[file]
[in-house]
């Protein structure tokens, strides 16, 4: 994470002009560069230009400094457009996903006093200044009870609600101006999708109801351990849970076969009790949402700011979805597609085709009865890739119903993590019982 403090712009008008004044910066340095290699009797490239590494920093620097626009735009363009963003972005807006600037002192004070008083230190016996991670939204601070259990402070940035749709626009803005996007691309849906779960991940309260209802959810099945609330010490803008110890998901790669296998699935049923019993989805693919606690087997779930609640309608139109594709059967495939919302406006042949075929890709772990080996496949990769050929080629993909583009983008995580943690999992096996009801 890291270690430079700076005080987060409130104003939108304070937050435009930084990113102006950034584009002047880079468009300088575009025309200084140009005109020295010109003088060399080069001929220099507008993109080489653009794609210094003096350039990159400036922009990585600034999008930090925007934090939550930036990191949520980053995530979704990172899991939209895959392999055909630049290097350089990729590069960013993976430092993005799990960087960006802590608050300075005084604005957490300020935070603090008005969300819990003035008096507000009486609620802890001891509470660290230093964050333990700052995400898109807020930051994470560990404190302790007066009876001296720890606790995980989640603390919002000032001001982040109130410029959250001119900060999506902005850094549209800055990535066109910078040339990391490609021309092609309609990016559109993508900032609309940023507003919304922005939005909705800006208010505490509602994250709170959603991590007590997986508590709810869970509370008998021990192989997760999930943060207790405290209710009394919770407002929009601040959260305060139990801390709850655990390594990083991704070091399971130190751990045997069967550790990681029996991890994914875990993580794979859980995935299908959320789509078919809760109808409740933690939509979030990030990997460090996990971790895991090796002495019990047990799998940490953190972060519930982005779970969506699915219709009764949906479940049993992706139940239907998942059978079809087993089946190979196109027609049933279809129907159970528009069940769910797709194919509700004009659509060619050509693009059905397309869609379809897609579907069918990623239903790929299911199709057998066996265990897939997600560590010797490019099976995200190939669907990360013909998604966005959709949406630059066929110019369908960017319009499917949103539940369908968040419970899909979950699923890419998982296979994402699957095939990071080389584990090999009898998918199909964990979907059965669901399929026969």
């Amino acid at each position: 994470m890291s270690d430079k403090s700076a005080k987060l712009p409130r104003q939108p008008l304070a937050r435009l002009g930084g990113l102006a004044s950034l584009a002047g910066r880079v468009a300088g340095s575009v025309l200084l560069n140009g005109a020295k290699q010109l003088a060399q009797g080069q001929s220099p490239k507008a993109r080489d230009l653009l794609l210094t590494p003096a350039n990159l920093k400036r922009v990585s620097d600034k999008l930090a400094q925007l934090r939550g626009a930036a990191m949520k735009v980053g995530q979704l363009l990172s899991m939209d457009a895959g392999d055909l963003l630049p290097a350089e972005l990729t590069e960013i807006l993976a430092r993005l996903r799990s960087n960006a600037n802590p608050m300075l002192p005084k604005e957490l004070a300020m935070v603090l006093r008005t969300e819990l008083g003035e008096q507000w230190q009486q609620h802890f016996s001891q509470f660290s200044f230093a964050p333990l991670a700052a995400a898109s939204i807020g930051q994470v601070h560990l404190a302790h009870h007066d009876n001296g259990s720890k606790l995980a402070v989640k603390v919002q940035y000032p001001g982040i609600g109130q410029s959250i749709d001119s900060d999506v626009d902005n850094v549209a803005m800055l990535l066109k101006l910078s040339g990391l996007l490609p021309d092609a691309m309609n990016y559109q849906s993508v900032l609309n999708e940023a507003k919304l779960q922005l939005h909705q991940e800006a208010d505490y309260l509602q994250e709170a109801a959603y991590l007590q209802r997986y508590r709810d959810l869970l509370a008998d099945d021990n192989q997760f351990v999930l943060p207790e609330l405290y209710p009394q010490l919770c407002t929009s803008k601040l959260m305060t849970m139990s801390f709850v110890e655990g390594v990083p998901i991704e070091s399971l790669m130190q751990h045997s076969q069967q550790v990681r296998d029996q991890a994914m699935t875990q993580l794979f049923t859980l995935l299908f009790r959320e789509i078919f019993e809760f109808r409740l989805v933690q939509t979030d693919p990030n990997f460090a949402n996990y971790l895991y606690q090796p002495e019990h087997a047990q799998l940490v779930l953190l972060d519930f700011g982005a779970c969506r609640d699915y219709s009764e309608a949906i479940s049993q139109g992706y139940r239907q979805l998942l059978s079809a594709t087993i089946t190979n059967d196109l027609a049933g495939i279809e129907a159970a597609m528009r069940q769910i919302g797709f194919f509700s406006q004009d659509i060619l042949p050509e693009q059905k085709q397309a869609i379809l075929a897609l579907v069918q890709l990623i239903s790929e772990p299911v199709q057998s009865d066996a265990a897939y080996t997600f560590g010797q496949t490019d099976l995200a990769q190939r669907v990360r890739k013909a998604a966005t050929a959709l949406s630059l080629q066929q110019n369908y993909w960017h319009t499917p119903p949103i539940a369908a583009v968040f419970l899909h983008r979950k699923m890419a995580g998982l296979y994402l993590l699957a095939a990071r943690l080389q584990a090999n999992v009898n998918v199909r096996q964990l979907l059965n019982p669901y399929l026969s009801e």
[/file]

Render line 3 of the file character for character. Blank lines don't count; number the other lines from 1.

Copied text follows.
């Amino acid at each position: 994470m890291s270690d430079k403090s700076a005080k987060l712009p409130r104003q939108p008008l304070a937050r435009l002009g930084g990113l102006a004044s950034l584009a002047g910066r880079v468009a300088g340095s575009v025309l200084l560069n140009g005109a020295k290699q010109l003088a060399q009797g080069q001929s220099p490239k507008a993109r080489d230009l653009l794609l210094t590494p003096a350039n990159l920093k400036r922009v990585s620097d600034k999008l930090a400094q925007l934090r939550g626009a930036a990191m949520k735009v980053g995530q979704l363009l990172s899991m939209d457009a895959g392999d055909l963003l630049p290097a350089e972005l990729t590069e960013i807006l993976a430092r993005l996903r799990s960087n960006a600037n802590p608050m300075l002192p005084k604005e957490l004070a300020m935070v603090l006093r008005t969300e819990l008083g003035e008096q507000w230190q009486q609620h802890f016996s001891q509470f660290s200044f230093a964050p333990l991670a700052a995400a898109s939204i807020g930051q994470v601070h560990l404190a302790h009870h007066d009876n001296g259990s720890k606790l995980a402070v989640k603390v919002q940035y000032p001001g982040i609600g109130q410029s959250i749709d001119s900060d999506v626009d902005n850094v549209a803005m800055l990535l066109k101006l910078s040339g990391l996007l490609p021309d092609a691309m309609n990016y559109q849906s993508v900032l609309n999708e940023a507003k919304l779960q922005l939005h909705q991940e800006a208010d505490y309260l509602q994250e709170a109801a959603y991590l007590q209802r997986y508590r709810d959810l869970l509370a008998d099945d021990n192989q997760f351990v999930l943060p207790e609330l405290y209710p009394q010490l919770c407002t929009s803008k601040l959260m305060t849970m139990s801390f709850v110890e655990g390594v990083p998901i991704e070091s399971l790669m130190q751990h045997s076969q069967q550790v990681r296998d029996q991890a994914m699935t875990q993580l794979f049923t859980l995935l299908f009790r959320e789509i078919f019993e809760f109808r409740l989805v933690q939509t979030d693919p990030n990997f460090a949402n996990y971790l895991y606690q090796p002495e019990h087997a047990q799998l940490v779930l953190l972060d519930f700011g982005a779970c969506r609640d699915y219709s009764e309608a949906i479940s049993q139109g992706y139940r239907q979805l998942l059978s079809a594709t087993i089946t190979n059967d196109l027609a049933g495939i279809e129907a159970a597609m528009r069940q769910i919302g797709f194919f509700s406006q004009d659509i060619l042949p050509e693009q059905k085709q397309a869609i379809l075929a897609l579907v069918q890709l990623i239903s790929e772990p299911v199709q057998s009865d066996a265990a897939y080996t997600f560590g010797q496949t490019d099976l995200a990769q190939r669907v990360r890739k013909a998604a966005t050929a959709l949406s630059l080629q066929q110019n369908y993909w960017h319009t499917p119903p949103i539940a369908a583009v968040f419970l899909h983008r979950k699923m890419a995580g998982l296979y994402l993590l699957a095939a990071r943690l080389q584990a090999n999992v009898n998918v199909r096996q964990l979907l059965n019982p669901y399929l026969s009801e």